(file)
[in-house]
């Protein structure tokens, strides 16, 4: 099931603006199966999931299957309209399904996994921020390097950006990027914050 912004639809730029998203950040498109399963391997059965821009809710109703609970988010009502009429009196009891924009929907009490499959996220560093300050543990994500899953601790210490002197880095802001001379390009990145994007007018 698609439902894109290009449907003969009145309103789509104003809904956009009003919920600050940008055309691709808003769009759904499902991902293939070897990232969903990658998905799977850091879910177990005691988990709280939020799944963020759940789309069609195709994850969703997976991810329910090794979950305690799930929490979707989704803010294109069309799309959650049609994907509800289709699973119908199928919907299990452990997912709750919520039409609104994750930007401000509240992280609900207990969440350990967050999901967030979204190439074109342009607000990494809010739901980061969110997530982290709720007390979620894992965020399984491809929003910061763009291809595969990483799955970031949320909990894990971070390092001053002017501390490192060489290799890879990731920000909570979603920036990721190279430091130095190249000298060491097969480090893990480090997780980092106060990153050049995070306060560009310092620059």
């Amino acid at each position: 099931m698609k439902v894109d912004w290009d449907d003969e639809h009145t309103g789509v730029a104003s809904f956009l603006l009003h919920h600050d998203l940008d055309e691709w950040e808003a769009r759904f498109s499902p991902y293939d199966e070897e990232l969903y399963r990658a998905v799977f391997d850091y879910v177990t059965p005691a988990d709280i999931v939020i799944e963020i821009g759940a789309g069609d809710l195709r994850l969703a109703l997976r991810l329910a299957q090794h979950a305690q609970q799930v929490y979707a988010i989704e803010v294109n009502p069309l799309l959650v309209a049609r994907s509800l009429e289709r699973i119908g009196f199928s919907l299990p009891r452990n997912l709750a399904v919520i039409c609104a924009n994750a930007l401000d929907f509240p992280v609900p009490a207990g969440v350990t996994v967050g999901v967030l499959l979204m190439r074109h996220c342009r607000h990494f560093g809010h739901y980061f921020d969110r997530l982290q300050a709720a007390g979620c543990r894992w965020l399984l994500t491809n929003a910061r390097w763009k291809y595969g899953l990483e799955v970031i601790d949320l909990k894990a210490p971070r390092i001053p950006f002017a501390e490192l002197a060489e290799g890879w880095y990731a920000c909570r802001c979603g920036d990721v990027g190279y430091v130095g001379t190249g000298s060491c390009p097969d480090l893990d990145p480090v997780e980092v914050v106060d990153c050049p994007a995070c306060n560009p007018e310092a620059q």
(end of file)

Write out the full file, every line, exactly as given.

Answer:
[in-house]
């Protein structure tokens, strides 16, 4: 099931603006199966999931299957309209399904996994921020390097950006990027914050 912004639809730029998203950040498109399963391997059965821009809710109703609970988010009502009429009196009891924009929907009490499959996220560093300050543990994500899953601790210490002197880095802001001379390009990145994007007018 698609439902894109290009449907003969009145309103789509104003809904956009009003919920600050940008055309691709808003769009759904499902991902293939070897990232969903990658998905799977850091879910177990005691988990709280939020799944963020759940789309069609195709994850969703997976991810329910090794979950305690799930929490979707989704803010294109069309799309959650049609994907509800289709699973119908199928919907299990452990997912709750919520039409609104994750930007401000509240992280609900207990969440350990967050999901967030979204190439074109342009607000990494809010739901980061969110997530982290709720007390979620894992965020399984491809929003910061763009291809595969990483799955970031949320909990894990971070390092001053002017501390490192060489290799890879990731920000909570979603920036990721190279430091130095190249000298060491097969480090893990480090997780980092106060990153050049995070306060560009310092620059």
């Amino acid at each position: 099931m698609k439902v894109d912004w290009d449907d003969e639809h009145t309103g789509v730029a104003s809904f956009l603006l009003h919920h600050d998203l940008d055309e691709w950040e808003a769009r759904f498109s499902p991902y293939d199966e070897e990232l969903y399963r990658a998905v799977f391997d850091y879910v177990t059965p005691a988990d709280i999931v939020i799944e963020i821009g759940a789309g069609d809710l195709r994850l969703a109703l997976r991810l329910a299957q090794h979950a305690q609970q799930v929490y979707a988010i989704e803010v294109n009502p069309l799309l959650v309209a049609r994907s509800l009429e289709r699973i119908g009196f199928s919907l299990p009891r452990n997912l709750a399904v919520i039409c609104a924009n994750a930007l401000d929907f509240p992280v609900p009490a207990g969440v350990t996994v967050g999901v967030l499959l979204m190439r074109h996220c342009r607000h990494f560093g809010h739901y980061f921020d969110r997530l982290q300050a709720a007390g979620c543990r894992w965020l399984l994500t491809n929003a910061r390097w763009k291809y595969g899953l990483e799955v970031i601790d949320l909990k894990a210490p971070r390092i001053p950006f002017a501390e490192l002197a060489e290799g890879w880095y990731a920000c909570r802001c979603g920036d990721v990027g190279y430091v130095g001379t190249g000298s060491c390009p097969d480090l893990d990145p480090v997780e980092v914050v106060d990153c050049p994007a995070c306060n560009p007018e310092a620059q």